Justin Garcia:    Yeah, I think you hit the nail on the head. I think that’s a piece that no one’s talking about. That there is a number of people that are swiping all day and talking to a bunch of people. They’re sort of getting satiated. They’re sort of getting the, whether it’s the intimate and sexual communication or just the social connections. I think that we’re starting to see a little bit of evidence and you’re ahead of the curve. We don’t have the data yet to say it, but I think you’re right. That’s what everything is starting to indicate.

Dr. Wendy Walsh:         And there’s something else I think technology is doing to us. I think dating apps can actually change our brains, impacting our reward centers and rewiring how we perceive the world and love. For some, this is the new normal.

Justin Garcia:    It’s a bizarre form of biohacking really. That you can get these different types of social connections and intimate interactions and kind of feel okay. It’s not necessarily fulfilling and maybe what many people want in the long-term, but they can kind of ride it out.

Dr. Wendy Walsh:         So, why is it that some people don’t fall victim to this paradox of choice, this addictive quality, this biohack? Maybe it’s how they use the app to avoid the neuro traps. Remember the gay man we spoke with earlier? He says he has great success with the apps and has formed many long term relationships and close friendships.

Speaker 4:        Usually, my objective is when I hear from someone, as quickly as possible, meet them in person because that’s when you know, right? You have to see them in person, so that I don’t really get off on the endless sort of back and forth conversation. I want to, as soon as I sort of vet them and make sure they’re not a serial killer, I want to meet them in person.

Dr. Wendy Walsh:         And remember the woman who brought her mother and daughter to first dates and met her fiancé after just 10 days online? Here’s her advice to others.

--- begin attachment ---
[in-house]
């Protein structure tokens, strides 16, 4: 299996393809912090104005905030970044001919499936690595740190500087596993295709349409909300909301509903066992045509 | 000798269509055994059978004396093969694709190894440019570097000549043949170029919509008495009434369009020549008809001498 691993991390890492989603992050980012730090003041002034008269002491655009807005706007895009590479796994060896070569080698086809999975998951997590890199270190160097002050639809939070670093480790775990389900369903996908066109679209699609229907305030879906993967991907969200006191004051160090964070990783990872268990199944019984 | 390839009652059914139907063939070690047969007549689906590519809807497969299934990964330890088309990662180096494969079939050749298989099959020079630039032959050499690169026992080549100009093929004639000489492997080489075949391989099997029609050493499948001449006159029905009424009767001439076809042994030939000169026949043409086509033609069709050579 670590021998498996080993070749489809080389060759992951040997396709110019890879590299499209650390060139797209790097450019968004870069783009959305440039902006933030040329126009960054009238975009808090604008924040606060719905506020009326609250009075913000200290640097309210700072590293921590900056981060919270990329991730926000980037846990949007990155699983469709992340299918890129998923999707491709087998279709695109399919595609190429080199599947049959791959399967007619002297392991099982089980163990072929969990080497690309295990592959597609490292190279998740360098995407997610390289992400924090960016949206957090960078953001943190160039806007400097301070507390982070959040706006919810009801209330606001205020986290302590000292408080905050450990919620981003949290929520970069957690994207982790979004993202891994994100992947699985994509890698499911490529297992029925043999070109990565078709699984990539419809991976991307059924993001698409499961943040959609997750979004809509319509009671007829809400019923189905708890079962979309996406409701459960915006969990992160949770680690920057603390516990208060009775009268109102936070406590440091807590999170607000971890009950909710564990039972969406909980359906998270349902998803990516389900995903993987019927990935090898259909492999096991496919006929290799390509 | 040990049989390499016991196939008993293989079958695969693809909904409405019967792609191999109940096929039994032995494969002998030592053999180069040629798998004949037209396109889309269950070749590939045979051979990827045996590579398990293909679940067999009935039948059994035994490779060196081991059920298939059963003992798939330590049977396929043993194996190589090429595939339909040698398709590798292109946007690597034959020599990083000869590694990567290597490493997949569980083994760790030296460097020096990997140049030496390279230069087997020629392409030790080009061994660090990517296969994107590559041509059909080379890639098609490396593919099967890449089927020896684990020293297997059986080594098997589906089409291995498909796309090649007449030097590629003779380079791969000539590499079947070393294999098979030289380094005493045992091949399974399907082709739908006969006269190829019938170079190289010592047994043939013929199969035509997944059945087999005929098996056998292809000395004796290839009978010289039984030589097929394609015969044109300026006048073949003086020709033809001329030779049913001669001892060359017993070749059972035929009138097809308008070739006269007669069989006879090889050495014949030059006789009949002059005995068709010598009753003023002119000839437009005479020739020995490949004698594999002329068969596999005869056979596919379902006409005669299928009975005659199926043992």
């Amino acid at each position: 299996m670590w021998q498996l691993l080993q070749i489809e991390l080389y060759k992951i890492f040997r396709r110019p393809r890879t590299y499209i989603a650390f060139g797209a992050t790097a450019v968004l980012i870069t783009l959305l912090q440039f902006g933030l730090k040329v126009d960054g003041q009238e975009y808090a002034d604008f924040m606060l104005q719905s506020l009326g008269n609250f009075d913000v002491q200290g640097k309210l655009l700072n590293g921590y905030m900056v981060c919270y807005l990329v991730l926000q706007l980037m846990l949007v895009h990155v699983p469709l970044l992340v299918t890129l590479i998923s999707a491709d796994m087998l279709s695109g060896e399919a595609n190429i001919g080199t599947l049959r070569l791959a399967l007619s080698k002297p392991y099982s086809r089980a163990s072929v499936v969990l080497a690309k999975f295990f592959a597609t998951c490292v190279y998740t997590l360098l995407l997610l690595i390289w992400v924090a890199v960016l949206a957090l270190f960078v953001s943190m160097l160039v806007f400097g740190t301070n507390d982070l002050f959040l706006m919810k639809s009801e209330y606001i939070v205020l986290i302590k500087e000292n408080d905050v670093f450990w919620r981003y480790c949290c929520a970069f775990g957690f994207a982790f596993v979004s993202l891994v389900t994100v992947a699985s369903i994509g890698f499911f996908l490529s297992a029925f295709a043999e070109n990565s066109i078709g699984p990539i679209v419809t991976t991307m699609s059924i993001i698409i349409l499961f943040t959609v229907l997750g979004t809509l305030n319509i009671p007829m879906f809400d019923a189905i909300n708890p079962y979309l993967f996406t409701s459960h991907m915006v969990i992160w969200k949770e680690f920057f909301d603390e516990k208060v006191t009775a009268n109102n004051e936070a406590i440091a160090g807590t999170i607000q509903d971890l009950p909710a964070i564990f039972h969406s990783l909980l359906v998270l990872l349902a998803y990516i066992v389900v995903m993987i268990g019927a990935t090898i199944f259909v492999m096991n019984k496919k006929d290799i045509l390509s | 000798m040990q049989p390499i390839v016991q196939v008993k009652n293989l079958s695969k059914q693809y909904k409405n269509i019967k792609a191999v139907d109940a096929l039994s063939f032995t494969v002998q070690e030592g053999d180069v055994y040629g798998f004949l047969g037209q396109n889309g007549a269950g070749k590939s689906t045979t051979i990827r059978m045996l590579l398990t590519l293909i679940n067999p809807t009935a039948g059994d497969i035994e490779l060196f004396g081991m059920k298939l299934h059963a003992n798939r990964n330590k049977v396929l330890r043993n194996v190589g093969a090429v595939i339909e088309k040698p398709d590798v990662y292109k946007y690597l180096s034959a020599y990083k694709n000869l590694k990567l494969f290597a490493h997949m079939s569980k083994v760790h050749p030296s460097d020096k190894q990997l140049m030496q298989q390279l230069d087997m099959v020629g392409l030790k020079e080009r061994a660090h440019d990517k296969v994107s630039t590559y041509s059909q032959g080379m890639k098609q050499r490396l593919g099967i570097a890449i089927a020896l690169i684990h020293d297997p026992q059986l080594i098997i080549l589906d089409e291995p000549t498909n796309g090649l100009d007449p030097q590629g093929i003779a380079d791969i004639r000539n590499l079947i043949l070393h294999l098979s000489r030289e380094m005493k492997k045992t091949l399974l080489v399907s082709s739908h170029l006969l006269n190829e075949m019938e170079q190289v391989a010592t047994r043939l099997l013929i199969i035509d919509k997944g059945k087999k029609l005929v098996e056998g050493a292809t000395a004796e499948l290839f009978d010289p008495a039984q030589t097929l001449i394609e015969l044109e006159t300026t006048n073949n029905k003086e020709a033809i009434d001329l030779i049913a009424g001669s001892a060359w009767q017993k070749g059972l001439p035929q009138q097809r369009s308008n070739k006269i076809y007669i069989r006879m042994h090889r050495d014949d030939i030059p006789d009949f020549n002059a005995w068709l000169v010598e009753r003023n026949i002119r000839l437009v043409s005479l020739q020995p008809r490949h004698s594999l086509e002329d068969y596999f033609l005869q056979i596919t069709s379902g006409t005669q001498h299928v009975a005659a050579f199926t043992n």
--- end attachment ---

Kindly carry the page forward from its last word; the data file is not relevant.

Speaker 5:        A lot of it is luck. A lot of it is, I truly believe a numbers game. But if everyone has the attitude, you’re responsible for your own happiness, there are a lot of people out there who want a relationship. And it’s just, you know, trying to weed out the people that you think may not fit and just go for it and just be safe and meet in a public place and tell your friends where you’re at. Actually, I had two online dates before I met my fiancé, and I was there for 15 minutes. And again, my mom and daughter showed up at the restaurant.

Dr. Wendy Walsh:         I would add to her advice, get on the phone quickly, within a few days. If you like what you hear, meet for a casual coffee soon after. If that goes well, then go off the app and stop and focus, and ask your date to do the same.

Speaker 5:        You know, you have to go through and sift through what you’re looking for. But you have to be honest with who you are and what you want, and hopefully find that same person that is on your wavelength.

Speaker 3:        It’s not that you have to commit and get married and be exclusive right away. But if you want to date, you’ve got to psychologically get yourself in the mode to do it. And there’s a whole psychology and neurobiology of that focused attention and thinking about that person and not being distracted.

Dr. Wendy Walsh:         And if you do feel you’re becoming addicted to the apps, shut them off for a few months. Take a break. That’s what the young man who believes he had become addicted did.

Speaker 13:      Man, the natural version of meeting someone is just so much better. It takes a lot more work, but it’s why it gives it a priceless feeling. Whereas, I just felt dollar store with the online dating sites.

Dr. Wendy Walsh:         And here’s the best news of all about online dating. Not only do one third of American marriages begin online, but research shows that couples who reported that they’d met online also reported greater marital satisfaction. Maybe those who have good relationship skills will always find a good mate no matter where they swipe.

Speaker 5:        My whole life, I’ve been looking for this ideal person, and I was always trying to put a round peg in a square hole trying to make it work, and I kind of gave up. And then I met him and that’s why we’re engaged so quickly, is because when you spend your whole life looking for this type of person you have in your mind and you know how you want to be loved, and you finally find that, you’re not going to waste time and say there’s someone else out there because you know you found it.

Speaker 3:        You just put your best self out there, put yourself in the best profile, put yourself looking as nice as you possibly can, have a smile on your face, have a positive message and then see where it goes from there. I have always gotten a pretty solid response from that.

Speaker 5:        And I called that other person up and said, “I think I found the love of my life.”

Dr. Wendy Walsh:         Thank you for listening to Mating Matters. I’m Dr. Wendy Walsh with my producer Brooke Peterson. In our next episode, what is love for real? The bio, psycho, social aspects of love.